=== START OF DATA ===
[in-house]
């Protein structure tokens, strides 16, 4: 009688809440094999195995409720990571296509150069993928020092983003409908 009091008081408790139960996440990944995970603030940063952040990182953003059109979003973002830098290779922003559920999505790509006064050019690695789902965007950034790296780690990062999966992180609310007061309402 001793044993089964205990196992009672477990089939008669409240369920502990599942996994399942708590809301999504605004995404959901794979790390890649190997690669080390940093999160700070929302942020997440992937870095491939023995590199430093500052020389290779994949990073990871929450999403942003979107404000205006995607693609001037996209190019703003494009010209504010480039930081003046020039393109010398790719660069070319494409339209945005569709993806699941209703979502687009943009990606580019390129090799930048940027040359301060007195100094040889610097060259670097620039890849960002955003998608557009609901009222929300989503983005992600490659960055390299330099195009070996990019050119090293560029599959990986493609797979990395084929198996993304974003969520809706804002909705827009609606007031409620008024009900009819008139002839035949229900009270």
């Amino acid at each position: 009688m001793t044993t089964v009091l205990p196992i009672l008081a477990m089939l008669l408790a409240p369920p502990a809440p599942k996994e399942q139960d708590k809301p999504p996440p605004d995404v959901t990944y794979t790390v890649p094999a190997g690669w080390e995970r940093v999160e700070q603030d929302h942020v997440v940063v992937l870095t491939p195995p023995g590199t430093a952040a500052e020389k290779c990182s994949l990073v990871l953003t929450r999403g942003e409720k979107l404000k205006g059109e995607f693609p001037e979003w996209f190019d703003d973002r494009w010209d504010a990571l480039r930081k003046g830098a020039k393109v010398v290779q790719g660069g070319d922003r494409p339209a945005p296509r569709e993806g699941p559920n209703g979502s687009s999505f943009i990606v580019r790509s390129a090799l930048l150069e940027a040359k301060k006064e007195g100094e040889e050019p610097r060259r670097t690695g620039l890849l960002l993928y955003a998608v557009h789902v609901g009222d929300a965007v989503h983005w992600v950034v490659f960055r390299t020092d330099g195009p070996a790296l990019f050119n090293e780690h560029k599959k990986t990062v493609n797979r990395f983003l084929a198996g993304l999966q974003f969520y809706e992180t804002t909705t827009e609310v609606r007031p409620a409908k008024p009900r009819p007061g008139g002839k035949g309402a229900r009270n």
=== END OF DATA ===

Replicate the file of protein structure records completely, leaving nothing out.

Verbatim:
[in-house]
């Protein structure tokens, strides 16, 4: 009688809440094999195995409720990571296509150069993928020092983003409908 009091008081408790139960996440990944995970603030940063952040990182953003059109979003973002830098290779922003559920999505790509006064050019690695789902965007950034790296780690990062999966992180609310007061309402 001793044993089964205990196992009672477990089939008669409240369920502990599942996994399942708590809301999504605004995404959901794979790390890649190997690669080390940093999160700070929302942020997440992937870095491939023995590199430093500052020389290779994949990073990871929450999403942003979107404000205006995607693609001037996209190019703003494009010209504010480039930081003046020039393109010398790719660069070319494409339209945005569709993806699941209703979502687009943009990606580019390129090799930048940027040359301060007195100094040889610097060259670097620039890849960002955003998608557009609901009222929300989503983005992600490659960055390299330099195009070996990019050119090293560029599959990986493609797979990395084929198996993304974003969520809706804002909705827009609606007031409620008024009900009819008139002839035949229900009270």
């Amino acid at each position: 009688m001793t044993t089964v009091l205990p196992i009672l008081a477990m089939l008669l408790a409240p369920p502990a809440p599942k996994e399942q139960d708590k809301p999504p996440p605004d995404v959901t990944y794979t790390v890649p094999a190997g690669w080390e995970r940093v999160e700070q603030d929302h942020v997440v940063v992937l870095t491939p195995p023995g590199t430093a952040a500052e020389k290779c990182s994949l990073v990871l953003t929450r999403g942003e409720k979107l404000k205006g059109e995607f693609p001037e979003w996209f190019d703003d973002r494009w010209d504010a990571l480039r930081k003046g830098a020039k393109v010398v290779q790719g660069g070319d922003r494409p339209a945005p296509r569709e993806g699941p559920n209703g979502s687009s999505f943009i990606v580019r790509s390129a090799l930048l150069e940027a040359k301060k006064e007195g100094e040889e050019p610097r060259r670097t690695g620039l890849l960002l993928y955003a998608v557009h789902v609901g009222d929300a965007v989503h983005w992600v950034v490659f960055r390299t020092d330099g195009p070996a790296l990019f050119n090293e780690h560029k599959k990986t990062v493609n797979r990395f983003l084929a198996g993304l999966q974003f969520y809706e992180t804002t909705t827009e609310v609606r007031p409620a409908k008024p009900r009819p007061g008139g002839k035949g309402a229900r009270n």